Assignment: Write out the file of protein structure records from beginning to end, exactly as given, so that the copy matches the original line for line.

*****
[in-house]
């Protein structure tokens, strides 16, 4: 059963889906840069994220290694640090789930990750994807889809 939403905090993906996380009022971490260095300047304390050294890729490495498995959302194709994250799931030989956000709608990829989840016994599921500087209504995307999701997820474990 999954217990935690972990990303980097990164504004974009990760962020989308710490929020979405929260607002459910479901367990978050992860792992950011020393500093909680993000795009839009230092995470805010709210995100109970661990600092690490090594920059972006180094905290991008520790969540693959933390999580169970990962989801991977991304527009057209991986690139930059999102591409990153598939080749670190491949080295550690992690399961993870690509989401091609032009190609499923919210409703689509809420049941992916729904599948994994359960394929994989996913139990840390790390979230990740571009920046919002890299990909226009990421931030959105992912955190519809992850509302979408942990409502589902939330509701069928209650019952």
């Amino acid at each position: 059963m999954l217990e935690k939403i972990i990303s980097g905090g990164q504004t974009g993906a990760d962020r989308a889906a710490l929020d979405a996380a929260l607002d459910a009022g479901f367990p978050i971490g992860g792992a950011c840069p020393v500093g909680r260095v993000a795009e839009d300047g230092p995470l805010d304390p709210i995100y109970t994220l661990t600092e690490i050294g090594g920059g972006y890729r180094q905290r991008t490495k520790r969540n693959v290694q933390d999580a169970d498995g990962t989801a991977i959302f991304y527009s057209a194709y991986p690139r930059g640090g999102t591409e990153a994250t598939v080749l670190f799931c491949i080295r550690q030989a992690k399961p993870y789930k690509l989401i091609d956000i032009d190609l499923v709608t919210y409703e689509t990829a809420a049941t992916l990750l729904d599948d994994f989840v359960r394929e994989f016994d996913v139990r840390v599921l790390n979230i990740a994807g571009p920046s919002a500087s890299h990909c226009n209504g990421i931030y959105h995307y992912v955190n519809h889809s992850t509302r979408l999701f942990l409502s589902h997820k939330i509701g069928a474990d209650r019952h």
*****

[in-house]
């Protein structure tokens, strides 16, 4: 059963889906840069994220290694640090789930990750994807889809 939403905090993906996380009022971490260095300047304390050294890729490495498995959302194709994250799931030989956000709608990829989840016994599921500087209504995307999701997820474990 999954217990935690972990990303980097990164504004974009990760962020989308710490929020979405929260607002459910479901367990978050992860792992950011020393500093909680993000795009839009230092995470805010709210995100109970661990600092690490090594920059972006180094905290991008520790969540693959933390999580169970990962989801991977991304527009057209991986690139930059999102591409990153598939080749670190491949080295550690992690399961993870690509989401091609032009190609499923919210409703689509809420049941992916729904599948994994359960394929994989996913139990840390790390979230990740571009920046919002890299990909226009990421931030959105992912955190519809992850509302979408942990409502589902939330509701069928209650019952």
């Amino acid at each position: 059963m999954l217990e935690k939403i972990i990303s980097g905090g990164q504004t974009g993906a990760d962020r989308a889906a710490l929020d979405a996380a929260l607002d459910a009022g479901f367990p978050i971490g992860g792992a950011c840069p020393v500093g909680r260095v993000a795009e839009d300047g230092p995470l805010d304390p709210i995100y109970t994220l661990t600092e690490i050294g090594g920059g972006y890729r180094q905290r991008t490495k520790r969540n693959v290694q933390d999580a169970d498995g990962t989801a991977i959302f991304y527009s057209a194709y991986p690139r930059g640090g999102t591409e990153a994250t598939v080749l670190f799931c491949i080295r550690q030989a992690k399961p993870y789930k690509l989401i091609d956000i032009d190609l499923v709608t919210y409703e689509t990829a809420a049941t992916l990750l729904d599948d994994f989840v359960r394929e994989f016994d996913v139990r840390v599921l790390n979230i990740a994807g571009p920046s919002a500087s890299h990909c226009n209504g990421i931030y959105h995307y992912v955190n519809h889809s992850t509302r979408l999701f942990l409502s589902h997820k939330i509701g069928a474990d209650r019952h």